“Artists who are successful during their own lifetimes often have a moment: a period when they are widely feted. John Corigliano has had several moments,” writes Anne Midgette in Monday’s (4/23) Washington Post. “Winning Grammy Awards for his first symphony, the ‘AIDS symphony,’ was one…. The world premiere of his ‘Ghosts of Versailles’ in 1991 was another. Corigliano is now being feted for a different reason: He turned 80 in February.… [At] a birthday concert of his music at the Wolf Trap Barns on Sunday … one highlight was the radiant young cellist Sterling Elliott, an undergraduate at Juilliard [who let] go with animation in ‘Phantasmagoria,’ a piece based on themes from ‘The Ghosts of Versailles,’ while the pianist Martin Kennedy supported him darkly in the background. [Violinist Lara] St. John … was dynamic as ever in ‘STOMP,’ a piece … that actually requires the soloist to stamp on the floor, and the early sonata that the composer wrote in 1963 for his father, who was for many years the concertmaster of the New York Philharmonic.” Also performed were Corigliano’s song cycle Mr. Tambourine Man: Poems of Bob Dylan and his 1995 string quartet, performed by the PUBLIQuartet.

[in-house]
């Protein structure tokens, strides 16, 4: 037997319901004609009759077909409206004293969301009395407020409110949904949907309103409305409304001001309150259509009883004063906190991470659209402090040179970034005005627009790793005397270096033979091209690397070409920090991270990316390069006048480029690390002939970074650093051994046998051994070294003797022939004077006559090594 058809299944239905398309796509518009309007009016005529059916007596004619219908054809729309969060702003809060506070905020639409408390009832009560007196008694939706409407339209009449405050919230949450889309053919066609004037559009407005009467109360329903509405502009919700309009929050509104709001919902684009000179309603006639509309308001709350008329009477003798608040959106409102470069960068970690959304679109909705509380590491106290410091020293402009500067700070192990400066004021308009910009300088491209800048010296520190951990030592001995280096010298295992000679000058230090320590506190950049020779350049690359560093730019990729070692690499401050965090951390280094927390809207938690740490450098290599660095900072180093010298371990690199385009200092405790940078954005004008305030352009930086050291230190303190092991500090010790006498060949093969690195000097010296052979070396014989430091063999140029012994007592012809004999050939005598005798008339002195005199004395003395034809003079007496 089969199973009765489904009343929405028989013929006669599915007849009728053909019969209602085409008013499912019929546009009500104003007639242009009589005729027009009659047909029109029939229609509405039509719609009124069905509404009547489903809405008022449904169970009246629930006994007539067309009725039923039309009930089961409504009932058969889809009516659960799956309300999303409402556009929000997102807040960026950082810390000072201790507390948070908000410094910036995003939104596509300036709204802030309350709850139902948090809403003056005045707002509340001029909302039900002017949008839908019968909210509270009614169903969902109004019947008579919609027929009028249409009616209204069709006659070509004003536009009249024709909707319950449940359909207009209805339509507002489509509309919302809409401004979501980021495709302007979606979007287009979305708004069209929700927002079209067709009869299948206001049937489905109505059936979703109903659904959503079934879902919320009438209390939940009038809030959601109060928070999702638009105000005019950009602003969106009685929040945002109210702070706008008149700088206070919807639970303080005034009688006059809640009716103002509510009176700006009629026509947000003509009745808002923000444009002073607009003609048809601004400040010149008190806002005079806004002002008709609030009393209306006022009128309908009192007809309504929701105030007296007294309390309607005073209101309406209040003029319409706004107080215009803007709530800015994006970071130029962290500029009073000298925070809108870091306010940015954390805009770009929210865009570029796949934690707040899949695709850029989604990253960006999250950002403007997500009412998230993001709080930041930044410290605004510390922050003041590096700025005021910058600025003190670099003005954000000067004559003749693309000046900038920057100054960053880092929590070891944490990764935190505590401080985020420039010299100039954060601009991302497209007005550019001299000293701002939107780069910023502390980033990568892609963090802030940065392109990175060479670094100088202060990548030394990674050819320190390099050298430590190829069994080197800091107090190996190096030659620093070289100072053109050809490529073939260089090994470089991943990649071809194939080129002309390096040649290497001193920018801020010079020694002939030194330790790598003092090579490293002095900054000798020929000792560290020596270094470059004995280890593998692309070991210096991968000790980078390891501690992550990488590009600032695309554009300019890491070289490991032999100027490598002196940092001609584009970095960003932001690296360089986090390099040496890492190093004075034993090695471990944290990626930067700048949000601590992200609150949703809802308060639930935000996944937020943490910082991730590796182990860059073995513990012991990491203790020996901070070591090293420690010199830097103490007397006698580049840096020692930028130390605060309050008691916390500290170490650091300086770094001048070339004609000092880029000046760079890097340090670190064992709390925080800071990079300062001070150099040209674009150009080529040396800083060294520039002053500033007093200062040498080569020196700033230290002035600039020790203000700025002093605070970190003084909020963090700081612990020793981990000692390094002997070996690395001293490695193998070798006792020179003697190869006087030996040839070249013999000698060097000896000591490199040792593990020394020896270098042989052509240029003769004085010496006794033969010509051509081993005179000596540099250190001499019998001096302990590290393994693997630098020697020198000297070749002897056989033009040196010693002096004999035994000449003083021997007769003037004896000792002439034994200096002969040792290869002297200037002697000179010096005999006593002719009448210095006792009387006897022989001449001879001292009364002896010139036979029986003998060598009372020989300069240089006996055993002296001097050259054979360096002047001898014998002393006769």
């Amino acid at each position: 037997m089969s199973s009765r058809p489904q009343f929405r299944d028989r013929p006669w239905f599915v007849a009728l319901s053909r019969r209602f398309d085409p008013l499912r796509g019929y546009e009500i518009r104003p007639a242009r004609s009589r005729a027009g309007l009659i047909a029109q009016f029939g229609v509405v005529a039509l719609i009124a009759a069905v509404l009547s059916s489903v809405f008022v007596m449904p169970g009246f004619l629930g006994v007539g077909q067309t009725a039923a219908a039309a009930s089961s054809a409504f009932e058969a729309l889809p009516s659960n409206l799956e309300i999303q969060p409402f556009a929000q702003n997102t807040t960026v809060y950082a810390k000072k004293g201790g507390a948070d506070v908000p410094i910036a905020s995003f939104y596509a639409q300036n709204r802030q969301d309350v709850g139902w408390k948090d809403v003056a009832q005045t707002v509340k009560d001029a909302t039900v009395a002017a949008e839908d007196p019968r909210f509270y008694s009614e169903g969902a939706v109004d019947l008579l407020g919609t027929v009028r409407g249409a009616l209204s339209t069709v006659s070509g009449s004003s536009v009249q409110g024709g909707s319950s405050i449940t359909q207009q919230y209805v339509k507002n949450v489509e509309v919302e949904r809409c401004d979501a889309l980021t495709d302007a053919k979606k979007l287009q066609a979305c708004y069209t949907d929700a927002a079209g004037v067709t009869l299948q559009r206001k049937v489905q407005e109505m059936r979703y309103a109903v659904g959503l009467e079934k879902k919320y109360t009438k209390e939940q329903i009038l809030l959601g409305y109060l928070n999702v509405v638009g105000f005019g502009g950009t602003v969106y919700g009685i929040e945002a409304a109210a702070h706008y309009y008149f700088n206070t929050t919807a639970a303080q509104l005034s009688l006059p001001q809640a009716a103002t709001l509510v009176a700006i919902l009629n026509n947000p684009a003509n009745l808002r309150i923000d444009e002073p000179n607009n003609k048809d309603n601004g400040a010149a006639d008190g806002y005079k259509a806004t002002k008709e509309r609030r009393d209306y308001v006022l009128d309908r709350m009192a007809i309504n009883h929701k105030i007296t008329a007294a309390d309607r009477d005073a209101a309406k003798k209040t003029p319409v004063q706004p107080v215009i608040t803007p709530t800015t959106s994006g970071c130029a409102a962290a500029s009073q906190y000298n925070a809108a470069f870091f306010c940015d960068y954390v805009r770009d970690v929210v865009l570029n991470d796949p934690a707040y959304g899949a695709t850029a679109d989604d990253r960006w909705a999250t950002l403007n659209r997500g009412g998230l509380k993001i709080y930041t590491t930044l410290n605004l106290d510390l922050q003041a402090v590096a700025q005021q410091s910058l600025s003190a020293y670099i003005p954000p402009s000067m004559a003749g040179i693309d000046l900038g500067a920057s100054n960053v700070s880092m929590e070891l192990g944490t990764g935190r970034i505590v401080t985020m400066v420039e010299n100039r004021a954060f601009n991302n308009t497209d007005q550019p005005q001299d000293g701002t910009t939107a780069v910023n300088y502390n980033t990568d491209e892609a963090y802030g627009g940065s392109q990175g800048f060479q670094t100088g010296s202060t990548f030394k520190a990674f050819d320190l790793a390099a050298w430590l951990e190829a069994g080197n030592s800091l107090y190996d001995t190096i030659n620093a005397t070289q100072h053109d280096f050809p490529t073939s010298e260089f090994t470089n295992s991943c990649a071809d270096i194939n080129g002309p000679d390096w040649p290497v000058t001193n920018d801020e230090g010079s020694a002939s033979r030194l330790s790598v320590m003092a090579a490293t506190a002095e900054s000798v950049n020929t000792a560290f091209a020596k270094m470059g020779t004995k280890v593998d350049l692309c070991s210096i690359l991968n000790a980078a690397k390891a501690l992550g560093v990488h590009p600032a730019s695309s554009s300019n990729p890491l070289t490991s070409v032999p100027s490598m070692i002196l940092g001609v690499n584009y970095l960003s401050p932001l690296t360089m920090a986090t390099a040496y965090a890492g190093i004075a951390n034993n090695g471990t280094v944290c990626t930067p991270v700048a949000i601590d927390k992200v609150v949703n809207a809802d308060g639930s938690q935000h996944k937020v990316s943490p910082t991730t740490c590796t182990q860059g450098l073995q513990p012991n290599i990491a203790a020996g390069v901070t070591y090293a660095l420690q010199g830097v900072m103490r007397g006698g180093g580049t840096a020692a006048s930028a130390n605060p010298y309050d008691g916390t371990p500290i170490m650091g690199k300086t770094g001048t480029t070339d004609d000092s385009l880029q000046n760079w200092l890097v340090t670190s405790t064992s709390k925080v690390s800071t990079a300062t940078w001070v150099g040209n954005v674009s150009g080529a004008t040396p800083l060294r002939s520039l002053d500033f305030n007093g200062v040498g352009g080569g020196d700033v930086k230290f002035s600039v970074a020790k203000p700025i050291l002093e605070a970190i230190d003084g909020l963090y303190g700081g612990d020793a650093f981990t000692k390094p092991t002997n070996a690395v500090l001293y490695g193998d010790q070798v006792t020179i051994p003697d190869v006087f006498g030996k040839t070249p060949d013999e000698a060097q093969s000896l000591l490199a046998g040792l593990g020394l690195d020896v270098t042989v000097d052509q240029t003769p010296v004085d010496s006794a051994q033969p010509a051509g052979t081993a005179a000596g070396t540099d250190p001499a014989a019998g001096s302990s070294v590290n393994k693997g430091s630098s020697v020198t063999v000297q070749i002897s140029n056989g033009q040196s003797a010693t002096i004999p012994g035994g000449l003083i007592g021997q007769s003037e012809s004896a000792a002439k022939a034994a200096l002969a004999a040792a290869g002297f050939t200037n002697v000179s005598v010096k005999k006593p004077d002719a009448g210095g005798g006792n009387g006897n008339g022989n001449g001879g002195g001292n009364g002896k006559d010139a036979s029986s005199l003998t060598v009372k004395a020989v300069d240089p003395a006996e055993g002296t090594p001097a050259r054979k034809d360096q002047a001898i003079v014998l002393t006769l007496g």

Posted April 27, 2018